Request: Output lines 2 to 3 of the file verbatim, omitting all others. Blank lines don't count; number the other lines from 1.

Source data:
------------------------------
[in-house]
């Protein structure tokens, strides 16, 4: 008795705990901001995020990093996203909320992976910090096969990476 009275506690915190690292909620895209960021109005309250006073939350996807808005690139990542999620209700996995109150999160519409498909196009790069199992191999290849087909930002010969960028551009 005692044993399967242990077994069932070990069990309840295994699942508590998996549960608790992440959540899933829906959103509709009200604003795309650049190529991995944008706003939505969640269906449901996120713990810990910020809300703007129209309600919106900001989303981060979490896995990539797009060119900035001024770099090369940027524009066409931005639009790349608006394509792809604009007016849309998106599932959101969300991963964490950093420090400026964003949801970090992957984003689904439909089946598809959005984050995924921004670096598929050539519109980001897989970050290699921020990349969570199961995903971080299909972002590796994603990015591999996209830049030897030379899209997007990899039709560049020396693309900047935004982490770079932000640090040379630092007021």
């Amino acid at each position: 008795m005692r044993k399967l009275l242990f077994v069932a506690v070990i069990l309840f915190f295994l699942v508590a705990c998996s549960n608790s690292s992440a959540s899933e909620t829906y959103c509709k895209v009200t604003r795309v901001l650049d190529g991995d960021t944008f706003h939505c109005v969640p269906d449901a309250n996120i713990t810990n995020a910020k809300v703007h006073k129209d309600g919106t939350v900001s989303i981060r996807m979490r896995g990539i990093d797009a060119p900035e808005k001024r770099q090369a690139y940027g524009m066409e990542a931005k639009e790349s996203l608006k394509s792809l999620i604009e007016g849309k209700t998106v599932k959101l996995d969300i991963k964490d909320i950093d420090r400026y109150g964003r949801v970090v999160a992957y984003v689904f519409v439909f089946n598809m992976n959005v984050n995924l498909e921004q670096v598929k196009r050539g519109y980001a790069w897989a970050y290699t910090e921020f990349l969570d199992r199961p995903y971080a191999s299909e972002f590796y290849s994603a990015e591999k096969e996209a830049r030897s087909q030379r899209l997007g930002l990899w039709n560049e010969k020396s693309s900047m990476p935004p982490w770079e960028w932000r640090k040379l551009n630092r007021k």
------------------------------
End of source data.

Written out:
């Protein structure tokens, strides 16, 4: 008795705990901001995020990093996203909320992976910090096969990476 009275506690915190690292909620895209960021109005309250006073939350996807808005690139990542999620209700996995109150999160519409498909196009790069199992191999290849087909930002010969960028551009 005692044993399967242990077994069932070990069990309840295994699942508590998996549960608790992440959540899933829906959103509709009200604003795309650049190529991995944008706003939505969640269906449901996120713990810990910020809300703007129209309600919106900001989303981060979490896995990539797009060119900035001024770099090369940027524009066409931005639009790349608006394509792809604009007016849309998106599932959101969300991963964490950093420090400026964003949801970090992957984003689904439909089946598809959005984050995924921004670096598929050539519109980001897989970050290699921020990349969570199961995903971080299909972002590796994603990015591999996209830049030897030379899209997007990899039709560049020396693309900047935004982490770079932000640090040379630092007021």
């Amino acid at each position: 008795m005692r044993k399967l009275l242990f077994v069932a506690v070990i069990l309840f915190f295994l699942v508590a705990c998996s549960n608790s690292s992440a959540s899933e909620t829906y959103c509709k895209v009200t604003r795309v901001l650049d190529g991995d960021t944008f706003h939505c109005v969640p269906d449901a309250n996120i713990t810990n995020a910020k809300v703007h006073k129209d309600g919106t939350v900001s989303i981060r996807m979490r896995g990539i990093d797009a060119p900035e808005k001024r770099q090369a690139y940027g524009m066409e990542a931005k639009e790349s996203l608006k394509s792809l999620i604009e007016g849309k209700t998106v599932k959101l996995d969300i991963k964490d909320i950093d420090r400026y109150g964003r949801v970090v999160a992957y984003v689904f519409v439909f089946n598809m992976n959005v984050n995924l498909e921004q670096v598929k196009r050539g519109y980001a790069w897989a970050y290699t910090e921020f990349l969570d199992r199961p995903y971080a191999s299909e972002f590796y290849s994603a990015e591999k096969e996209a830049r030897s087909q030379r899209l997007g930002l990899w039709n560049e010969k020396s693309s900047m990476p935004p982490w770079e960028w932000r640090k040379l551009n630092r007021k």